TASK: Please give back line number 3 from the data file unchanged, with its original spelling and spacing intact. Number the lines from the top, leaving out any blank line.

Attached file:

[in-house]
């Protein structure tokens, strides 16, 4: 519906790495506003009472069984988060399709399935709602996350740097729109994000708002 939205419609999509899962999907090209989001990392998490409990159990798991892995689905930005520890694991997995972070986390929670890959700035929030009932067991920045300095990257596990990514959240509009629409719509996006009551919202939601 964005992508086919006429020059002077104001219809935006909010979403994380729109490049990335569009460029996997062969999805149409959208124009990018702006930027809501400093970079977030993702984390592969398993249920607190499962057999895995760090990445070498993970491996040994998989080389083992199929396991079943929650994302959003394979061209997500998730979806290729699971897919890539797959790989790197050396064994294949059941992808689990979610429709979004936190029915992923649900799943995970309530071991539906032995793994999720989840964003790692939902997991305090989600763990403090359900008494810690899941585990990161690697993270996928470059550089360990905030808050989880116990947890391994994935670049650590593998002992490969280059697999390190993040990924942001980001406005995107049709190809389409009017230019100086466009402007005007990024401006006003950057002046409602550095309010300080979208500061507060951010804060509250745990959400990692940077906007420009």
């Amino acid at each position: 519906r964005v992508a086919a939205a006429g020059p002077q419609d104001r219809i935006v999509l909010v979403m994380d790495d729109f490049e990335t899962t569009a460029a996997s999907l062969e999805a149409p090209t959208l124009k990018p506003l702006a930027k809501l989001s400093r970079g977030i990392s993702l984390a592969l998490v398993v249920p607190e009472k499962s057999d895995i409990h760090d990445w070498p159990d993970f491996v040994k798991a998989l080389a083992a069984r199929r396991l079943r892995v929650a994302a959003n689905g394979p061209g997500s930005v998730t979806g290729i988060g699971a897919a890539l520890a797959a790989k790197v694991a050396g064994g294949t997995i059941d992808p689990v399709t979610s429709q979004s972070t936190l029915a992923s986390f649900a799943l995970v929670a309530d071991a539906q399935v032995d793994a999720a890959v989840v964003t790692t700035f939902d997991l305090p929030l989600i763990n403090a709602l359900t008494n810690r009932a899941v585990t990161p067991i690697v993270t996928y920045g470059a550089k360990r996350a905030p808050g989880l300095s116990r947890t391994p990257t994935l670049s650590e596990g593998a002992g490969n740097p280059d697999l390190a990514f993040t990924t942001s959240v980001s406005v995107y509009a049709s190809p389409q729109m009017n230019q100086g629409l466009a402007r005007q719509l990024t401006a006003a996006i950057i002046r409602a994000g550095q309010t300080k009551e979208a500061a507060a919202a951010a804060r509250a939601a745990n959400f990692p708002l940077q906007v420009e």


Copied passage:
């Amino acid at each position: 519906r964005v992508a086919a939205a006429g020059p002077q419609d104001r219809i935006v999509l909010v979403m994380d790495d729109f490049e990335t899962t569009a460029a996997s999907l062969e999805a149409p090209t959208l124009k990018p506003l702006a930027k809501l989001s400093r970079g977030i990392s993702l984390a592969l998490v398993v249920p607190e009472k499962s057999d895995i409990h760090d990445w070498p159990d993970f491996v040994k798991a998989l080389a083992a069984r199929r396991l079943r892995v929650a994302a959003n689905g394979p061209g997500s930005v998730t979806g290729i988060g699971a897919a890539l520890a797959a790989k790197v694991a050396g064994g294949t997995i059941d992808p689990v399709t979610s429709q979004s972070t936190l029915a992923s986390f649900a799943l995970v929670a309530d071991a539906q399935v032995d793994a999720a890959v989840v964003t790692t700035f939902d997991l305090p929030l989600i763990n403090a709602l359900t008494n810690r009932a899941v585990t990161p067991i690697v993270t996928y920045g470059a550089k360990r996350a905030p808050g989880l300095s116990r947890t391994p990257t994935l670049s650590e596990g593998a002992g490969n740097p280059d697999l390190a990514f993040t990924t942001s959240v980001s406005v995107y509009a049709s190809p389409q729109m009017n230019q100086g629409l466009a402007r005007q719509l990024t401006a006003a996006i950057i002046r409602a994000g550095q309010t300080k009551e979208a500061a507060a919202a951010a804060r509250a939601a745990n959400f990692p708002l940077q906007v420009e």